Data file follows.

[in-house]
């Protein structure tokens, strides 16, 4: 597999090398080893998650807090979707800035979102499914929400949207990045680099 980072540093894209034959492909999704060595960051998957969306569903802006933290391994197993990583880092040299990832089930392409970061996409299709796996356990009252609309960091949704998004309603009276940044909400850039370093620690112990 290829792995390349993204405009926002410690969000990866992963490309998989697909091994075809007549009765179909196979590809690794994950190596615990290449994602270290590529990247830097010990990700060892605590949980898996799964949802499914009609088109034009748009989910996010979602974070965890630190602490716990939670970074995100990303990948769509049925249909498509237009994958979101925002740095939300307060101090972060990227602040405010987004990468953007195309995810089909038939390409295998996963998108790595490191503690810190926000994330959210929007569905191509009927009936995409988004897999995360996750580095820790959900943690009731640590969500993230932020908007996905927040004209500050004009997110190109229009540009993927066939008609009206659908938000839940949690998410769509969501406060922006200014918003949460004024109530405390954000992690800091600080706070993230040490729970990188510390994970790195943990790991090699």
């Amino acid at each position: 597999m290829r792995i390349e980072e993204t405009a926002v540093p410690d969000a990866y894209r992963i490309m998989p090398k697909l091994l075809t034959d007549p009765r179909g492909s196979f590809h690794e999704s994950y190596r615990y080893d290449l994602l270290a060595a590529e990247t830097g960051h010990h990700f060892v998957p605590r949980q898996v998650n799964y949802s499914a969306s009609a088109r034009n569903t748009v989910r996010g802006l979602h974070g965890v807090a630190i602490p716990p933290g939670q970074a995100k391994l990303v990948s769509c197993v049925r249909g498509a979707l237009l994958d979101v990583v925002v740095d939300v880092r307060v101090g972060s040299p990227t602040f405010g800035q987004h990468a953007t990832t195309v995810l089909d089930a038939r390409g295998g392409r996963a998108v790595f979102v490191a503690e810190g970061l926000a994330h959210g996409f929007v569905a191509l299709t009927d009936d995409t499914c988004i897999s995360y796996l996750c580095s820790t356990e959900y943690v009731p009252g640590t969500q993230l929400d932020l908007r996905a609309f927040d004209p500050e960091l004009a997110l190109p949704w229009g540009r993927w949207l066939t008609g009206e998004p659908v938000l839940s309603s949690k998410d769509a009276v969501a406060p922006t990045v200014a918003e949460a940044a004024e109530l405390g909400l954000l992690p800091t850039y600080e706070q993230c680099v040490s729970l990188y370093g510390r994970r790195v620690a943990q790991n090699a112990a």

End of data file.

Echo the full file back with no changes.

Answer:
[in-house]
């Protein structure tokens, strides 16, 4: 597999090398080893998650807090979707800035979102499914929400949207990045680099 980072540093894209034959492909999704060595960051998957969306569903802006933290391994197993990583880092040299990832089930392409970061996409299709796996356990009252609309960091949704998004309603009276940044909400850039370093620690112990 290829792995390349993204405009926002410690969000990866992963490309998989697909091994075809007549009765179909196979590809690794994950190596615990290449994602270290590529990247830097010990990700060892605590949980898996799964949802499914009609088109034009748009989910996010979602974070965890630190602490716990939670970074995100990303990948769509049925249909498509237009994958979101925002740095939300307060101090972060990227602040405010987004990468953007195309995810089909038939390409295998996963998108790595490191503690810190926000994330959210929007569905191509009927009936995409988004897999995360996750580095820790959900943690009731640590969500993230932020908007996905927040004209500050004009997110190109229009540009993927066939008609009206659908938000839940949690998410769509969501406060922006200014918003949460004024109530405390954000992690800091600080706070993230040490729970990188510390994970790195943990790991090699």
């Amino acid at each position: 597999m290829r792995i390349e980072e993204t405009a926002v540093p410690d969000a990866y894209r992963i490309m998989p090398k697909l091994l075809t034959d007549p009765r179909g492909s196979f590809h690794e999704s994950y190596r615990y080893d290449l994602l270290a060595a590529e990247t830097g960051h010990h990700f060892v998957p605590r949980q898996v998650n799964y949802s499914a969306s009609a088109r034009n569903t748009v989910r996010g802006l979602h974070g965890v807090a630190i602490p716990p933290g939670q970074a995100k391994l990303v990948s769509c197993v049925r249909g498509a979707l237009l994958d979101v990583v925002v740095d939300v880092r307060v101090g972060s040299p990227t602040f405010g800035q987004h990468a953007t990832t195309v995810l089909d089930a038939r390409g295998g392409r996963a998108v790595f979102v490191a503690e810190g970061l926000a994330h959210g996409f929007v569905a191509l299709t009927d009936d995409t499914c988004i897999s995360y796996l996750c580095s820790t356990e959900y943690v009731p009252g640590t969500q993230l929400d932020l908007r996905a609309f927040d004209p500050e960091l004009a997110l190109p949704w229009g540009r993927w949207l066939t008609g009206e998004p659908v938000l839940s309603s949690k998410d769509a009276v969501a406060p922006t990045v200014a918003e949460a940044a004024e109530l405390g909400l954000l992690p800091t850039y600080e706070q993230c680099v040490s729970l990188y370093g510390r994970r790195v620690a943990q790991n090699a112990a």